Dummy emitter follower DEF is likewise formed with transistors Q9', Q10' and constant current sources I1' and I2' which are identical both in operating characteristics and in circuit configuration to those of each emitter follower Ei, with the exception that the base terminals of transistors Q9' and Q10' are connected direct to the dummy bit lines DBLL and DBLR, respectively. Similarly, the dummy sense amplifier DSA is comprised by transistors Q11', Q12', Q13' and resistors R1', R2' which are identical both in operating characteristics and in circuit configuration to those of each of sense amplifiers A1 to Am. Dummy sense amplifier DSA provides amplification of the difference in voltage between the dummy bit lines. The base terminal of transistor Q13' is biased by the same reference voltage V1 as applied to the gate terminal of transistor Q13.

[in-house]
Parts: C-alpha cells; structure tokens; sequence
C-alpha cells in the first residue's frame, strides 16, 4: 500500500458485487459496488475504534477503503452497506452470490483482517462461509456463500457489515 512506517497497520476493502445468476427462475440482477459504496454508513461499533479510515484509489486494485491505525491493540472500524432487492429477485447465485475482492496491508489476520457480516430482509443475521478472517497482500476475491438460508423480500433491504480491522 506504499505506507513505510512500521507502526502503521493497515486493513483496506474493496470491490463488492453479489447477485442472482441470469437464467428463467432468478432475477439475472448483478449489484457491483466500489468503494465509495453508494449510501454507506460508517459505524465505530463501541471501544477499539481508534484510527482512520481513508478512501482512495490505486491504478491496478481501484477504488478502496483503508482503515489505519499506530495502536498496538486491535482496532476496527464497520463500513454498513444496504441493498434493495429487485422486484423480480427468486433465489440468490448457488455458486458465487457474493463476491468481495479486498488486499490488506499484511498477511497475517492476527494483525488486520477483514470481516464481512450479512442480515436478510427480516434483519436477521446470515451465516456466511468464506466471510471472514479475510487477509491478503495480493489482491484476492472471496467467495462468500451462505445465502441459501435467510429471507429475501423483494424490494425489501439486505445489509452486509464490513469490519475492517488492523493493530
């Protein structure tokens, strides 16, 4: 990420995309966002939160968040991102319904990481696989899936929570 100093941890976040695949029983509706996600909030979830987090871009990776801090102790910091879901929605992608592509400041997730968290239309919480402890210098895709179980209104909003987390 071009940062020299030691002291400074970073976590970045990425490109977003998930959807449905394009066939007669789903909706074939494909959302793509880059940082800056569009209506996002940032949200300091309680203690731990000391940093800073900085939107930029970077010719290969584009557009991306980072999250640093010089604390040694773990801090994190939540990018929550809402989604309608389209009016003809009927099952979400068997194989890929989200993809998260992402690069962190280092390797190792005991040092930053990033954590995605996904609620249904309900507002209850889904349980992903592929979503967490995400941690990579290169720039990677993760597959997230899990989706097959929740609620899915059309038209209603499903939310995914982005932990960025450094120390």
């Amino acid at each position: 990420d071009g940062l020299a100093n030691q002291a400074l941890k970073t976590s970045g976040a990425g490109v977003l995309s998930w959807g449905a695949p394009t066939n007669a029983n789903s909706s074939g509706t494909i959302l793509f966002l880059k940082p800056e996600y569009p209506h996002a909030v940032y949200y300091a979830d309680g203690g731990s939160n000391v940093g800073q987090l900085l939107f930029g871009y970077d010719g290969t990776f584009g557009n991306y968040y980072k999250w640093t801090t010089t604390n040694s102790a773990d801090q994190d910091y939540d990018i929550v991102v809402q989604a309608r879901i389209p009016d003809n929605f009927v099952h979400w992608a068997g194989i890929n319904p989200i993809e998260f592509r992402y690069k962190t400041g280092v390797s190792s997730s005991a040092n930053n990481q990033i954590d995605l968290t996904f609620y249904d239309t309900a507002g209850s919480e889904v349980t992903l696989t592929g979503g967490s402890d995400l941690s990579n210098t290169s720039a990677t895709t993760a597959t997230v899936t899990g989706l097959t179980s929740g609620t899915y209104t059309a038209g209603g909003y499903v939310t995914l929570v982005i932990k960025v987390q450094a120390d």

An emitter follower buffer amplifier 2 is provided for buffering the output of the dummy sense amplifier DSA. Buffer amplifier 2 comprises a series of NPN transistor 3 and a resistor 4 connected between the voltage supply and ground, with the base terminal of transistor 3 being connected to the collector of transistor Q12' of dummy sense amplifier DSA to produce the amplified bit-line difference voltage across the resistor 4. This voltage is supplied to a differential amplifier 5 and compared with a reference voltage V2 to produce a voltage output representative of the deviation of the dummy bit line potential from the reference voltage V2.